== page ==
I am no fan of Certificate Authorities (CA) but they seem necessary to work with in order to offer secure services. Certificate Authorities are the organisations that deal with certificates needed for Secure Sockets Layer (SSL) connections – the connections in your browser that show a padlock.
Thus, I was delighted to find StartSSL‘s offerings. The prices are good and the service has been great.
I had trouble getting the sign up process working with Safari 4 on Mac OS X, and needed help to rectify the resulting problems. Within an hour or two all was put right and DssW’s Reseller site now has a new SSL certificate.
I experienced problems when setting up the site’s authentication certificate and keys. Keychain appeared to get confused at some stage and I was left locked out of my original account.
If you decide to try StartSSL from Mac OS X, I recommend using FireFox. I found Safari’s tight integration with Keychain to be counter productive. FireFox avoided Keychain’s problems and gave me control over where the keys and certificates ended up.
Ultimately, I want DssW’s keys and certificates stored in separate keychains or files, and not lumped into my personal login keychain.
Once again the film was shot with our point and shoot Canon and edited in iMovie. This film is longer than any of my previous films. I wanted to keep in as much of the performance as feasible to give an idea of the build up to the fire crackers.
26th January is Australia Day; Australia’s national day. Megan and I spent the day out and about exploring various events around the city. We stumbled upon entertainers and entertainment in most of the city parks we visited.
Many dressed up and were decked with Australian flags and national pride.
Government House, Victoria, was open for part of the day. The queues to get in were long and slow moving. It is a shame this property is not open more often.
The Australia Day People’s Parade floats ranged from marching bands to exhibits of the surreal.
Megan and I ventured out to Docklands, Melbourne, Australia, for the New Year’s Eve fireworks.
The day’s temperatures reached 37°C and moments before the family session of fireworks started, the predicted storm rolled in. The lightning, rain, and wind put on a show to complement the fireworks.
I managed another couple of film experiments over New Year’s Eve. Both films where taken on our little point and shoot Canon. My goal with these edits was to publish as quickly as possible. Both films took less than one hour from importing into iMovie to publishing on YouTube; a fun challenge that turned out well.
Melbourne’s fireworks are divided into two. The first session, at 9:15 pm, is for families.
The music and dancing was loud, fun, and fast. Early in the evening it quickly became apparent that still photographs could not capture the moment.
During the celebrations and entertainment, I switched between filming and experimenting with various still settings on our point and shoot camera.
I came away with approximately 14 minutes of HD film footage, weighing in at 2.64 GB. The quality is acceptable given the lighting. The sound is terrible, but that should be expected; the camera’s microphone is mono.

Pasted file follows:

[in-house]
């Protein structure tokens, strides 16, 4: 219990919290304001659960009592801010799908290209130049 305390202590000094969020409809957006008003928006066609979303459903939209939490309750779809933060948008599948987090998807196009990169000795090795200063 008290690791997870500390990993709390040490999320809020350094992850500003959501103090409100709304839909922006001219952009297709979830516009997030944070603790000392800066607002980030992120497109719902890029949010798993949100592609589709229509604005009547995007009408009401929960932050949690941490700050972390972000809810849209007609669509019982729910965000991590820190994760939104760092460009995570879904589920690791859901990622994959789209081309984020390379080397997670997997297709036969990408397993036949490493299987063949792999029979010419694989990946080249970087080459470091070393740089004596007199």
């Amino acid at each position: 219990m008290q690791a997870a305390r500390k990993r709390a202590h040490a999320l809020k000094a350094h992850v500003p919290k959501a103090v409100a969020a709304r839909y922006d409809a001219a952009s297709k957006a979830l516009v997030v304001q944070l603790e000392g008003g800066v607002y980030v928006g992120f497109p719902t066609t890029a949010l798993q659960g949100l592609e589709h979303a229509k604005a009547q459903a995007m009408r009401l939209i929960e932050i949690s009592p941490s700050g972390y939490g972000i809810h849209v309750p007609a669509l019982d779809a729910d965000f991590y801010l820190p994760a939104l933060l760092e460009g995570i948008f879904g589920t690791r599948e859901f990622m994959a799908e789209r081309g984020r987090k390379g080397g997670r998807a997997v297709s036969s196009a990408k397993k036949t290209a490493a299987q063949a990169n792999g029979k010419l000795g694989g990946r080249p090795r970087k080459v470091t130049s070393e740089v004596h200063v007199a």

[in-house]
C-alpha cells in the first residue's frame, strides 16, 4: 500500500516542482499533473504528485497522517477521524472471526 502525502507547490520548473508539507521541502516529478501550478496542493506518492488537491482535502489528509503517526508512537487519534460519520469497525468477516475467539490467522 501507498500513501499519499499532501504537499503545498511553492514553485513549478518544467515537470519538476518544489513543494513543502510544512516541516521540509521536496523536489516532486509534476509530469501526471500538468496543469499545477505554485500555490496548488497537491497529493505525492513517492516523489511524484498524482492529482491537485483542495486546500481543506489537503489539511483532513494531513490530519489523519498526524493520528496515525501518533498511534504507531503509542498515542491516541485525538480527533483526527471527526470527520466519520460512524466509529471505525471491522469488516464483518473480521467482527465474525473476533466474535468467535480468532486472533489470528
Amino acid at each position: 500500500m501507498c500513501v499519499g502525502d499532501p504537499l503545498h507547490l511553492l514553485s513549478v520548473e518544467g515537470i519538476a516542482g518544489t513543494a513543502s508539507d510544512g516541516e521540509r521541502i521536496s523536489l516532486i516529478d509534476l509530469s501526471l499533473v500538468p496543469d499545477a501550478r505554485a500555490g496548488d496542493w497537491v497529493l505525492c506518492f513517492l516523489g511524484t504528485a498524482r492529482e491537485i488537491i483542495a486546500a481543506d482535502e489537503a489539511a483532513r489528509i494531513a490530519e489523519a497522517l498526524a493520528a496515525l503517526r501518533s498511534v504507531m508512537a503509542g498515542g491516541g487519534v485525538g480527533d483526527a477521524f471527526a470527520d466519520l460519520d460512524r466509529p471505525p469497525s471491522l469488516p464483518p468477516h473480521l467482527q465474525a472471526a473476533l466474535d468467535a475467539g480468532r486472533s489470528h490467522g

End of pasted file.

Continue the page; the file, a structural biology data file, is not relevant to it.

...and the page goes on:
The film was edited using iMovie. Films like this benefit from being short, closely cut, affairs. I had fun cutting and trimming footage. The process gave me a little insight into just how challenging a professional editor’s role can be.
The camera is a Canon PowerShot SX200 IS. I can highly recommend this camera. It is small enough to carry around, not too expensive, and is capable of taking great shots.
I continue to miss the fresh bread from our time in Lyon. Rather than bemoan the quality of our local offerings, we decided to return to making our own bread.
I bought a bread maker many moons ago. The machine is a traditional Russell Hobbs model. Nothing fancy but capable of more than I immediately need. Since then prices have dropped, and Aldi is now selling a bread maker for 79 AUD. I suspect you could find an even less expensive model.
A single loaf tended to get me through a week’s worth of lunches. I was single then, but even with two of us a dense loaf is enough for our working day lunches.
We are currently experimenting with soy and linseed variations. So far so good.
DssW launched an update to Power Manager today. This update improves a couple of bits and pieces, but nothing too significant has changed.
The biggest change is our dropping of Mac OS X 10.3.9 support. With the introduction of Mac OS X 10.6, the time is right. We have supported Mac OS X 10.3, aka Panther, for four years.
Panther was the first generation of Mac OS X that could support Power Manager. Earlier generations of Mac OS X did not include the underlying functionality we needed.
It feels sad to say good bye to Panther. Going forward the decision makes sense; our efforts can be better directed, and new critical path technologies are calling that Panther can not emulate.
Supporting multiple generations of Mac OS X is not always easy. Each generation of Mac OS X introduces new technologies, methodologies, and quirks that demand a deep understanding of Mac OS X’s implementation.
That effort to support multiple generations of Mac OS X with one binary often results in a much more stable product.
I was pleased to note that Snow Leopard required no specific changes to Power Manager. Instead, we used the allocated time to improve the Login Window notification mechanism and port our process management to launchd.
Earlier this year I married Megan. As part of our wedding planning we needed to find a celebrant outside of our home state. We knew the location of our wedding but finding a civil celebrant by location proved difficult.
The link above leads through to a mash-up of celebrant listings from the Australian Government’s web site and Google Maps. The data is frozen as of April 2009, but that should be recent enough to get you started.